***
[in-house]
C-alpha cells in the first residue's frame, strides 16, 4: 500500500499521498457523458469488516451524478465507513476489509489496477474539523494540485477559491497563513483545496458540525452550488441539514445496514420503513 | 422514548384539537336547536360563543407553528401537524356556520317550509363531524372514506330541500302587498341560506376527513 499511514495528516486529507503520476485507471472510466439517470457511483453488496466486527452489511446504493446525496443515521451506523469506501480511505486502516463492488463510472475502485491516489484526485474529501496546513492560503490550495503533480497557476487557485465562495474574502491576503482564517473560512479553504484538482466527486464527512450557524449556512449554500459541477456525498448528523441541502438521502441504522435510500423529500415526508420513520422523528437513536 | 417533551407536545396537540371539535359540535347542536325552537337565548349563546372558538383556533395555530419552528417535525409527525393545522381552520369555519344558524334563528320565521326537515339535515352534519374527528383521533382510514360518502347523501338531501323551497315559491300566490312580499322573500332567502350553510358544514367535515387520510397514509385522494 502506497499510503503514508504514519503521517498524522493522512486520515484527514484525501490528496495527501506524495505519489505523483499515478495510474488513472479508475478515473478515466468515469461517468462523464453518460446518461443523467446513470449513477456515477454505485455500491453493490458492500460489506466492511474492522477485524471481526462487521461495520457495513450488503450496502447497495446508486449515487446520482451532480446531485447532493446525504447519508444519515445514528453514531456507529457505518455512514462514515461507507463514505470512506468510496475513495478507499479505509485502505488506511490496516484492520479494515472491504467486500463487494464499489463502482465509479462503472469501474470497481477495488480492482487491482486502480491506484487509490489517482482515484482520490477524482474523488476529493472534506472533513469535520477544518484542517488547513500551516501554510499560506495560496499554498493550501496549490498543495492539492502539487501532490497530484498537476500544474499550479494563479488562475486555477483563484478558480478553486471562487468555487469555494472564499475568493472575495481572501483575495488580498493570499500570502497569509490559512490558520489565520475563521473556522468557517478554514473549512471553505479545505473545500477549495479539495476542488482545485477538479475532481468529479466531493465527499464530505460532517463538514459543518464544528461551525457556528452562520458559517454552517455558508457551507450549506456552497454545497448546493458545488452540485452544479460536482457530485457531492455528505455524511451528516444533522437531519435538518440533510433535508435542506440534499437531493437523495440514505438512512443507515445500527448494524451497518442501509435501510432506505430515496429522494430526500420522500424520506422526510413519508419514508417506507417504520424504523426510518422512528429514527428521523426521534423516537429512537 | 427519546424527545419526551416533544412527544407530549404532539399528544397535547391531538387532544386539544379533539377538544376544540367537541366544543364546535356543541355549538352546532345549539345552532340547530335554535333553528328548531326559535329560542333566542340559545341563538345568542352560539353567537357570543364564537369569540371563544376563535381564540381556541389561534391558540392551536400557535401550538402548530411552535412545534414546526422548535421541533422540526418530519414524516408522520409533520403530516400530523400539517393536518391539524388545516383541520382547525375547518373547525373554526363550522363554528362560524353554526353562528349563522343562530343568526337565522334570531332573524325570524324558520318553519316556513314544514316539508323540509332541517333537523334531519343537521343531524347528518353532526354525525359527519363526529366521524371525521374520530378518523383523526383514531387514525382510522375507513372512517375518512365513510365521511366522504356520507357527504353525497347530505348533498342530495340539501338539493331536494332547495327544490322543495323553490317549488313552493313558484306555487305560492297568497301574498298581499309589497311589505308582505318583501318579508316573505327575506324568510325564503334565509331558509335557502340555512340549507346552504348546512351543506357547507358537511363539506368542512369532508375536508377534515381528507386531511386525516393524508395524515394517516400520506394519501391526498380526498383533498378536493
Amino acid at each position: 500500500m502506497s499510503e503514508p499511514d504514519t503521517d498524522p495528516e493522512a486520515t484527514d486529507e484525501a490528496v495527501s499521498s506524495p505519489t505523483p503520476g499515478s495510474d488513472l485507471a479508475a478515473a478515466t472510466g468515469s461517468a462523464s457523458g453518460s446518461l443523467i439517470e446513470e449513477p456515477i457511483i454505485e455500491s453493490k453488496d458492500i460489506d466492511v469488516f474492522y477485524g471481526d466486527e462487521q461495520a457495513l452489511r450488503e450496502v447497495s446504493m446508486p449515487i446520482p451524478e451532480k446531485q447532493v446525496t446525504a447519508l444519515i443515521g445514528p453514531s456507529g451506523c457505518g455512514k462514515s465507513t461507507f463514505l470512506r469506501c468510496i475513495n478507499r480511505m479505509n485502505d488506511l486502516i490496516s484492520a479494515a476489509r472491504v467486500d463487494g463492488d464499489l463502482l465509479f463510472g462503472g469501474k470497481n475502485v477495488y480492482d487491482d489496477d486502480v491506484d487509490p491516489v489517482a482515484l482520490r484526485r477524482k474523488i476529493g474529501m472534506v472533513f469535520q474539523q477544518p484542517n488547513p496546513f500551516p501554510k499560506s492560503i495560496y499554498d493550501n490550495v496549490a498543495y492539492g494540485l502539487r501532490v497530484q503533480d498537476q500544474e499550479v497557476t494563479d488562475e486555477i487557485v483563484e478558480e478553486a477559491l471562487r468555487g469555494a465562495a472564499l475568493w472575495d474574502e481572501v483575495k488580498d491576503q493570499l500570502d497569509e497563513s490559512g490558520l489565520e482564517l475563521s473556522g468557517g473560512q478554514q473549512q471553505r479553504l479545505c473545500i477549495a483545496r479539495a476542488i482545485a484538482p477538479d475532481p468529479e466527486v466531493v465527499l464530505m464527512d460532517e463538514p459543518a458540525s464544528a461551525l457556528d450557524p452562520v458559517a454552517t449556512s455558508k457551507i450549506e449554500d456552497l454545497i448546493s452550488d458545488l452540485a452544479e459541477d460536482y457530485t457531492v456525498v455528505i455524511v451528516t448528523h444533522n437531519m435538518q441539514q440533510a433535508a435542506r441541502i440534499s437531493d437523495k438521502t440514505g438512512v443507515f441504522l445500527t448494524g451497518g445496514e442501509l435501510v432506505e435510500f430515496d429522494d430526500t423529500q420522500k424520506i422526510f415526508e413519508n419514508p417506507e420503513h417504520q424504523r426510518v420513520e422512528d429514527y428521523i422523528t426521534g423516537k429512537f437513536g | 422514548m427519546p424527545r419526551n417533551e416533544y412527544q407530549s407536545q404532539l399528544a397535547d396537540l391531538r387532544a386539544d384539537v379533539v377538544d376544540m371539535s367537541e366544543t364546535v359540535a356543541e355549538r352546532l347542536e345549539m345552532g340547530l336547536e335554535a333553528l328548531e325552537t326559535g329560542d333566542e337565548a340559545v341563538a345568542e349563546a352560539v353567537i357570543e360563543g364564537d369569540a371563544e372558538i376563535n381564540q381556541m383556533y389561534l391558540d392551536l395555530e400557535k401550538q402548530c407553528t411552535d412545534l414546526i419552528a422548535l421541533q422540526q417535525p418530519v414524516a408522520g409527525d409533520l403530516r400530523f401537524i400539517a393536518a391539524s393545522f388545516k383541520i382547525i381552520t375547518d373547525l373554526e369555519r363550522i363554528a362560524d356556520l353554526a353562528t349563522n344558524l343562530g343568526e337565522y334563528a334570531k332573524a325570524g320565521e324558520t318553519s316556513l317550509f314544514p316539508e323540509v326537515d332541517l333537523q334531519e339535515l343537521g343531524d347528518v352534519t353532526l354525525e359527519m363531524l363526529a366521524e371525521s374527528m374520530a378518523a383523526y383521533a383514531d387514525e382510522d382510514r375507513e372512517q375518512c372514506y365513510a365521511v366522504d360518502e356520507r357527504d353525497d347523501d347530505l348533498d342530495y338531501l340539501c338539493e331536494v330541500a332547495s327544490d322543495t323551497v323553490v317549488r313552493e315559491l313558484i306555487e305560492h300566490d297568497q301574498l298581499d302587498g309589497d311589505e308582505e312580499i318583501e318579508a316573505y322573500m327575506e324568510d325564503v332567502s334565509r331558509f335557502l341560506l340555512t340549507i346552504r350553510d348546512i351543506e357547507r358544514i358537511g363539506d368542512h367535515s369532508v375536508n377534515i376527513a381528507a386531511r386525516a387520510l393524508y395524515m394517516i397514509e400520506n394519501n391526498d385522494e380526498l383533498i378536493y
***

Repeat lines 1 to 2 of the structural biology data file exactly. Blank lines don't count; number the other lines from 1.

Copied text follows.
[in-house]
C-alpha cells in the first residue's frame, strides 16, 4: 500500500499521498457523458469488516451524478465507513476489509489496477474539523494540485477559491497563513483545496458540525452550488441539514445496514420503513 | 422514548384539537336547536360563543407553528401537524356556520317550509363531524372514506330541500302587498341560506376527513 499511514495528516486529507503520476485507471472510466439517470457511483453488496466486527452489511446504493446525496443515521451506523469506501480511505486502516463492488463510472475502485491516489484526485474529501496546513492560503490550495503533480497557476487557485465562495474574502491576503482564517473560512479553504484538482466527486464527512450557524449556512449554500459541477456525498448528523441541502438521502441504522435510500423529500415526508420513520422523528437513536 | 417533551407536545396537540371539535359540535347542536325552537337565548349563546372558538383556533395555530419552528417535525409527525393545522381552520369555519344558524334563528320565521326537515339535515352534519374527528383521533382510514360518502347523501338531501323551497315559491300566490312580499322573500332567502350553510358544514367535515387520510397514509385522494 502506497499510503503514508504514519503521517498524522493522512486520515484527514484525501490528496495527501506524495505519489505523483499515478495510474488513472479508475478515473478515466468515469461517468462523464453518460446518461443523467446513470449513477456515477454505485455500491453493490458492500460489506466492511474492522477485524471481526462487521461495520457495513450488503450496502447497495446508486449515487446520482451532480446531485447532493446525504447519508444519515445514528453514531456507529457505518455512514462514515461507507463514505470512506468510496475513495478507499479505509485502505488506511490496516484492520479494515472491504467486500463487494464499489463502482465509479462503472469501474470497481477495488480492482487491482486502480491506484487509490489517482482515484482520490477524482474523488476529493472534506472533513469535520477544518484542517488547513500551516501554510499560506495560496499554498493550501496549490498543495492539492502539487501532490497530484498537476500544474499550479494563479488562475486555477483563484478558480478553486471562487468555487469555494472564499475568493472575495481572501483575495488580498493570499500570502497569509490559512490558520489565520475563521473556522468557517478554514473549512471553505479545505473545500477549495479539495476542488482545485477538479475532481468529479466531493465527499464530505460532517463538514459543518464544528461551525457556528452562520458559517454552517455558508457551507450549506456552497454545497448546493458545488452540485452544479460536482457530485457531492455528505455524511451528516444533522437531519435538518440533510433535508435542506440534499437531493437523495440514505438512512443507515445500527448494524451497518442501509435501510432506505430515496429522494430526500420522500424520506422526510413519508419514508417506507417504520424504523426510518422512528429514527428521523426521534423516537429512537 | 427519546424527545419526551416533544412527544407530549404532539399528544397535547391531538387532544386539544379533539377538544376544540367537541366544543364546535356543541355549538352546532345549539345552532340547530335554535333553528328548531326559535329560542333566542340559545341563538345568542352560539353567537357570543364564537369569540371563544376563535381564540381556541389561534391558540392551536400557535401550538402548530411552535412545534414546526422548535421541533422540526418530519414524516408522520409533520403530516400530523400539517393536518391539524388545516383541520382547525375547518373547525373554526363550522363554528362560524353554526353562528349563522343562530343568526337565522334570531332573524325570524324558520318553519316556513314544514316539508323540509332541517333537523334531519343537521343531524347528518353532526354525525359527519363526529366521524371525521374520530378518523383523526383514531387514525382510522375507513372512517375518512365513510365521511366522504356520507357527504353525497347530505348533498342530495340539501338539493331536494332547495327544490322543495323553490317549488313552493313558484306555487305560492297568497301574498298581499309589497311589505308582505318583501318579508316573505327575506324568510325564503334565509331558509335557502340555512340549507346552504348546512351543506357547507358537511363539506368542512369532508375536508377534515381528507386531511386525516393524508395524515394517516400520506394519501391526498380526498383533498378536493